Letters - Monday, April 26, 2021
Why did the council snub car park plan?
I write after reading your short story in last night’s Gazette that the council had refused demolition of Hartes for a car park at the corner of Waterloo Road/Bond Street (‘Council’s no to car park’, Gazette, April 21).
This building is falling down and, quite honestly, is a disgrace to anyone visiting the area. I had Tracie’s Tuck-In for more than 30 years, moving into Bond Street in 1976, when the street was a thriving shopping area along with Waterloo Road.
Now look at the area: Bond Street has so many empty shops, while Waterloo Road has lost the Post Office. You would think that a car park in this area would bring in more business.
It would be nice to know the reason the council refused the demolition and the car park plan before someone gets hurt by something falling off the crumbling building and on to their heads.
I don’t want to see news from the US
Am I alone in being totally hacked off by blanket coverage of US politics and politicians, ever since Donald Trump said that he would run for President?
Think of the Impeachment hearings, the Supreme Court nominations, the coverage of the riots Black Lives Matters inspired.
The Derek Chauvin trial had blanket coverage. It is an American trial in an American court and it is for the American judicial system to handle. Non-Americans have no say, but the BBC and Sky seem to forget this.
Voters in this country have much to concern them, the pandemic, the grief it has wrought, the certain large rise in unemployment as furlough monies dry up, hospital waiting times – all such hit us here.
It is, I suggest, a time to ask just how many correspondents the BBC has in the US in current financial circumstances.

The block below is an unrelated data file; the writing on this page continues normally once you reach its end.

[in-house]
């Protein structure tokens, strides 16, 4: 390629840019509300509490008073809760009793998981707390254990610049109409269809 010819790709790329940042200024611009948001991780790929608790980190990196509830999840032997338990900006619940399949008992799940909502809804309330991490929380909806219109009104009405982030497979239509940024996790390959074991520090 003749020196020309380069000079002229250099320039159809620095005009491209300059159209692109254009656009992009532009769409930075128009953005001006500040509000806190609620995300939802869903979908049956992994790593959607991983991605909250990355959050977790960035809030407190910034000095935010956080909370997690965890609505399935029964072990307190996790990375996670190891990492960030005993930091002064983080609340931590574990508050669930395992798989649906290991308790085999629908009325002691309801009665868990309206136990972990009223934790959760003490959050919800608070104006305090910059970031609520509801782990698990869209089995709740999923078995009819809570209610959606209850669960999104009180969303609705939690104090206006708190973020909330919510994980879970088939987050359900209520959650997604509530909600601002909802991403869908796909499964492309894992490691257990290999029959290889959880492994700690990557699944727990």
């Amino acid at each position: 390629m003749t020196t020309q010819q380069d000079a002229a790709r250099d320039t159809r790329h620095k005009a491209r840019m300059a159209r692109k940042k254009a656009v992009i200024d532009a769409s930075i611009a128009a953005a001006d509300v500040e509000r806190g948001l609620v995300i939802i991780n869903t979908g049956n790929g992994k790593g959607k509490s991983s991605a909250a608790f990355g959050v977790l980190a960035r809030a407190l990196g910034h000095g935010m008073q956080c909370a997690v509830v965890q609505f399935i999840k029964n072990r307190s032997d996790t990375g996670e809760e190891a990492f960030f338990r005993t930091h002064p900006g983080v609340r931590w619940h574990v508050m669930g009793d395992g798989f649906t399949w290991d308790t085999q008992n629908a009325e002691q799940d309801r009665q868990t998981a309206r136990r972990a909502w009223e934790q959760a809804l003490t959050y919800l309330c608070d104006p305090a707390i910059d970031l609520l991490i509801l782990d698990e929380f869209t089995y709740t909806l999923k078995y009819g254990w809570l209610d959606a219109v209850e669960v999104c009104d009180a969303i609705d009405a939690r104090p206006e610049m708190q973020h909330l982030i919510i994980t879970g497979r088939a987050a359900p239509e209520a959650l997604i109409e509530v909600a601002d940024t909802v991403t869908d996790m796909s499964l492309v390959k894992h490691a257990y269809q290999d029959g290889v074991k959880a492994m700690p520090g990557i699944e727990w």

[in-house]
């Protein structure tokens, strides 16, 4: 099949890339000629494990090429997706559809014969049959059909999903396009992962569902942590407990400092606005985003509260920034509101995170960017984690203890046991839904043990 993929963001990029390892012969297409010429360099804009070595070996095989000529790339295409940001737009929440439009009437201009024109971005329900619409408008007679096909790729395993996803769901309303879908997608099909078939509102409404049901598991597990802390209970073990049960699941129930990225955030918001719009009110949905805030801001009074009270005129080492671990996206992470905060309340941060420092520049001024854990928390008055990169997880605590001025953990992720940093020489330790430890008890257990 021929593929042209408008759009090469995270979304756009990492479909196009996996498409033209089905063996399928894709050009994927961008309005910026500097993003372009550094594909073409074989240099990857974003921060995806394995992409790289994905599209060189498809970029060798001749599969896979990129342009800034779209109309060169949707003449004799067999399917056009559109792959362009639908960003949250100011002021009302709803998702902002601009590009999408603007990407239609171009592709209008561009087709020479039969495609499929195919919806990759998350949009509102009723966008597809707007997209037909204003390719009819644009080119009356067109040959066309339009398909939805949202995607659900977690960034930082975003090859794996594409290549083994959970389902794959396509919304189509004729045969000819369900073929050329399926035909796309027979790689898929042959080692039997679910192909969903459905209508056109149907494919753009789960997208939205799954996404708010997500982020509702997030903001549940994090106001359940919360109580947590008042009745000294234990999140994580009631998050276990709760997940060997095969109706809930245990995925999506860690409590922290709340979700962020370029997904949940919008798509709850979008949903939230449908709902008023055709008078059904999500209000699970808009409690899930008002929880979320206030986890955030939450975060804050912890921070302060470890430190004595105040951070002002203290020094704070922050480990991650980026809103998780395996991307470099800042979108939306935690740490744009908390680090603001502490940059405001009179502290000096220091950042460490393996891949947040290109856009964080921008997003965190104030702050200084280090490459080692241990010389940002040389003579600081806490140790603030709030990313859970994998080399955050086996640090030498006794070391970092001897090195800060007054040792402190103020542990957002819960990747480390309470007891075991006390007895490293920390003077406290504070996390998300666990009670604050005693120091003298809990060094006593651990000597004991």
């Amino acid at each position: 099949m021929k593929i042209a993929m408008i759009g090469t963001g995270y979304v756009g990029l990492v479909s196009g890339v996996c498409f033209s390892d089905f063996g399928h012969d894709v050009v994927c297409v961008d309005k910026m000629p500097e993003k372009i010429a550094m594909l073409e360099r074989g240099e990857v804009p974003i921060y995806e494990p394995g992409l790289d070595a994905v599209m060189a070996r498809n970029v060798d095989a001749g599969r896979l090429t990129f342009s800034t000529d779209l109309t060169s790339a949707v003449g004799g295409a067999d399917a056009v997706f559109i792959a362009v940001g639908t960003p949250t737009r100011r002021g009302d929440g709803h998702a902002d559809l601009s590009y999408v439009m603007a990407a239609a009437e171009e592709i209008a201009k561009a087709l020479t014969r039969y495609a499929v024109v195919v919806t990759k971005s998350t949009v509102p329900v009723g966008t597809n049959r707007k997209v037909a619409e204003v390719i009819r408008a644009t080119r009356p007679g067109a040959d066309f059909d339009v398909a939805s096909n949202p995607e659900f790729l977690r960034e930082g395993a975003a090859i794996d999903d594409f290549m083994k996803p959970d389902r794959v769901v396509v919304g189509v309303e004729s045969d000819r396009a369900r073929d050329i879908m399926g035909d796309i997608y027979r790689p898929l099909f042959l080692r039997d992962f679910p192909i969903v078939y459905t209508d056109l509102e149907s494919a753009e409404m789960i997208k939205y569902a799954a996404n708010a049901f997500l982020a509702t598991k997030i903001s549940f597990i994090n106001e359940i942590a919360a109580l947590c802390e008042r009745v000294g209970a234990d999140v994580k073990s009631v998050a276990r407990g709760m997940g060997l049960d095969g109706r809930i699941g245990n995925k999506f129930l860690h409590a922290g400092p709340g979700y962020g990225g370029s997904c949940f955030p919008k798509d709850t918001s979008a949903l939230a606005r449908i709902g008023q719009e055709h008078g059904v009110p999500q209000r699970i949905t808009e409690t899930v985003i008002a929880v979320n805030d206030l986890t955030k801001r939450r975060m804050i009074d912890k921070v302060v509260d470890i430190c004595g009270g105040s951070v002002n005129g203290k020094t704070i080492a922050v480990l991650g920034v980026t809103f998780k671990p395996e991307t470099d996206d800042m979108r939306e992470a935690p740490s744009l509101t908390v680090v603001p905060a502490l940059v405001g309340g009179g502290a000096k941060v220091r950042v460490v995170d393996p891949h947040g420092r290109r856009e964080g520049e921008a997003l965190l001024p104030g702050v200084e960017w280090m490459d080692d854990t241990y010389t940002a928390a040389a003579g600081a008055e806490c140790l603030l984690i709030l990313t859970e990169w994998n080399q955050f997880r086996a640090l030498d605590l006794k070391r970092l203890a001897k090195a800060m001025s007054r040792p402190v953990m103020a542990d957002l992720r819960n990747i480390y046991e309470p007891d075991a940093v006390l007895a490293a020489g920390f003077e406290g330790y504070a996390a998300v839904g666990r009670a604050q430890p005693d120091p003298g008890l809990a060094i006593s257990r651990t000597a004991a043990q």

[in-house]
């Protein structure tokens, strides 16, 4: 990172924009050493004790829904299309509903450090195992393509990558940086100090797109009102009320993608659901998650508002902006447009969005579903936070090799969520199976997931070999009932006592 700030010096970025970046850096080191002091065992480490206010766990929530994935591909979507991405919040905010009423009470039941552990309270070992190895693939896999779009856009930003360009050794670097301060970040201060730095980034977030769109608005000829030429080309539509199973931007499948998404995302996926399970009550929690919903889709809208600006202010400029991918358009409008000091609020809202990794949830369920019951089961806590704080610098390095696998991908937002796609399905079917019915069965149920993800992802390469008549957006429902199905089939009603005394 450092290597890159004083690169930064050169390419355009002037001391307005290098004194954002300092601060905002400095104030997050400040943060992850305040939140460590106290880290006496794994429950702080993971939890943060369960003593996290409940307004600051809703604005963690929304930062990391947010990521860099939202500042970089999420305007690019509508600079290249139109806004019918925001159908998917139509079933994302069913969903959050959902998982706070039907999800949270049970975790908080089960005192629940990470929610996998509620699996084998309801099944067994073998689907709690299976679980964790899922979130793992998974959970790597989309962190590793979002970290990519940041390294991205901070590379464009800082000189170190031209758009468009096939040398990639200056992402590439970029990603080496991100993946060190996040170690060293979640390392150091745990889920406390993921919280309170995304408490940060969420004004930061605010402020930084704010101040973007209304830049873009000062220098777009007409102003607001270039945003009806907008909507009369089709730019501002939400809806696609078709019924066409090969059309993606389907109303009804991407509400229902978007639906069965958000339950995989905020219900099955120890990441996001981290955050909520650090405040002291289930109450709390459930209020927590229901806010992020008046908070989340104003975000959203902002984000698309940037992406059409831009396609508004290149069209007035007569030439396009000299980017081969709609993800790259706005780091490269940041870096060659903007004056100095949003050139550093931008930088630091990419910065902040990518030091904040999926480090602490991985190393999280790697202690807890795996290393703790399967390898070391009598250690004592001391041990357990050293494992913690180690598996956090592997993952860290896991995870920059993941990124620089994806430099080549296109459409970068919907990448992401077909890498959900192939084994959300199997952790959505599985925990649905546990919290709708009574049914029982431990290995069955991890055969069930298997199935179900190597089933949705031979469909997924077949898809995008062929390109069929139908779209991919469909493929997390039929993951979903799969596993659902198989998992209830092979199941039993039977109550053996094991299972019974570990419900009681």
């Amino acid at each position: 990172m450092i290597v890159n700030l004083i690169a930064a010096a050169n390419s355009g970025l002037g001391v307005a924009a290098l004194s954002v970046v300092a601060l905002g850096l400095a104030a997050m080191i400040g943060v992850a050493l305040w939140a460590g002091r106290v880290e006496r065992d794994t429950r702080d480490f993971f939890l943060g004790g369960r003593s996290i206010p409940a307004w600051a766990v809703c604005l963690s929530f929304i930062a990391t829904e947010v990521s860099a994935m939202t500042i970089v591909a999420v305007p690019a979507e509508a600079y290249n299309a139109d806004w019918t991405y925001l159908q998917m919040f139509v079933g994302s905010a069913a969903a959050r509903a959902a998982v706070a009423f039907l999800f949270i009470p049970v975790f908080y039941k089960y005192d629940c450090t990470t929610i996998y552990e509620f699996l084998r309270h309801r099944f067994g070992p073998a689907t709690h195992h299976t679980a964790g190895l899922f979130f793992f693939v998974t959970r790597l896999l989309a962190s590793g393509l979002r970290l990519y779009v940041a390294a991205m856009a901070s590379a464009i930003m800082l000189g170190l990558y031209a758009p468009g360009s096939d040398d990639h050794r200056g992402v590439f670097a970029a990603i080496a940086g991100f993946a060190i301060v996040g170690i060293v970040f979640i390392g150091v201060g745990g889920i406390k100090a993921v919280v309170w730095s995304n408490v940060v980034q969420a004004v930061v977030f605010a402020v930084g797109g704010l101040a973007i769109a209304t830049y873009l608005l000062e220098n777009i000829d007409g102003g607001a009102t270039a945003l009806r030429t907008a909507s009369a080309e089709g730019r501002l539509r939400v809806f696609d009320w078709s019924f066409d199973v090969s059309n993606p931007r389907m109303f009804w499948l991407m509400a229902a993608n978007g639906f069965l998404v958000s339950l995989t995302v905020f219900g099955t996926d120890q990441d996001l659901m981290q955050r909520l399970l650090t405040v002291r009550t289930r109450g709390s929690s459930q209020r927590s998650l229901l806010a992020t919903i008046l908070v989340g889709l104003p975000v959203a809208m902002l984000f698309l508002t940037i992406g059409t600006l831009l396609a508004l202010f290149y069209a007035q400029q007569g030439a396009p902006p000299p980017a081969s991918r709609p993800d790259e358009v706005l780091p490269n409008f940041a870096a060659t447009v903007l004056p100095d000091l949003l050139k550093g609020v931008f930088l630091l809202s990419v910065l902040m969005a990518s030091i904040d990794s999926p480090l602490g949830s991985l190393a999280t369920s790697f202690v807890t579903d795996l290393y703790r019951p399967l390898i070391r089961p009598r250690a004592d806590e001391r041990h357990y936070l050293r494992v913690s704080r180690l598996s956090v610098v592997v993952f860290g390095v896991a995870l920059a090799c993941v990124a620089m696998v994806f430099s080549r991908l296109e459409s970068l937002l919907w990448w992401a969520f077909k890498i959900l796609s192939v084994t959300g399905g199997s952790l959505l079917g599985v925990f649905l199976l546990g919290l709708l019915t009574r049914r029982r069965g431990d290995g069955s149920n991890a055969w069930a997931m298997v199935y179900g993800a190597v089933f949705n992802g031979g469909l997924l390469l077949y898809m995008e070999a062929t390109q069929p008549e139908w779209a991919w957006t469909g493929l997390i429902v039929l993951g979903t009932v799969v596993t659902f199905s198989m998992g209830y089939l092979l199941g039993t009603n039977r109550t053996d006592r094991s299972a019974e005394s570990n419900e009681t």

Be sure that they will not be on low salaries and expenses and allowances, paid for by the licence fee holders. Sky shareholders at least know they can raise such issues.
How about a local MP asking?
Church has work to do on racism
It was very disturbing to witness the experiences of certain people in the Anglican ministry in the recent BBC Panorama programme, ‘Is the church racist?’
In the interview with Archbishop Cottrell, no mention was made of his predecessor Dr Sentamu, who was held in the highest esteem and love and was surely one of the most successful and effective Archbishops of York. A baffling omission.
I speak as a Catholic, and former Anglican.
I can certainly say I have witnessed little, if any, racist attitudes in my own church as far as laity is concerned. People are accepted in the Catholic church in a natural and universal way irrespective of their background. I think I’m safe in saying the same applies to most church denominations in the UK.
I do remember, however, working in an Anglican community in the 1970s where personal comments (not racist, but certainly upsetting and personal) where made to me by a number of people which tarnished my experience there.
As someone said to me years later with the irony of experience, “You can’t beat a good narrow mind”. The Church remains a deeply human, flawed institution, and must struggle, with God’s help, to rectify issues like racism and covert bullying however it manifests itself.
Sir Keir needs to be more positive
I notice in the press that Sir Keir Starmer is taking advantage of difficult times and insulting the Tory Party re law and order. He seems to be a past master of kicking a man when he is down.
The British public will rue the day if they ever elect him and the Labour Party into power.
Sir Keir Starmer never seems able to say anything positive or refreshing and new. He is a master of the expression hindsight is a wonderful thing.
Mr PL Taylor
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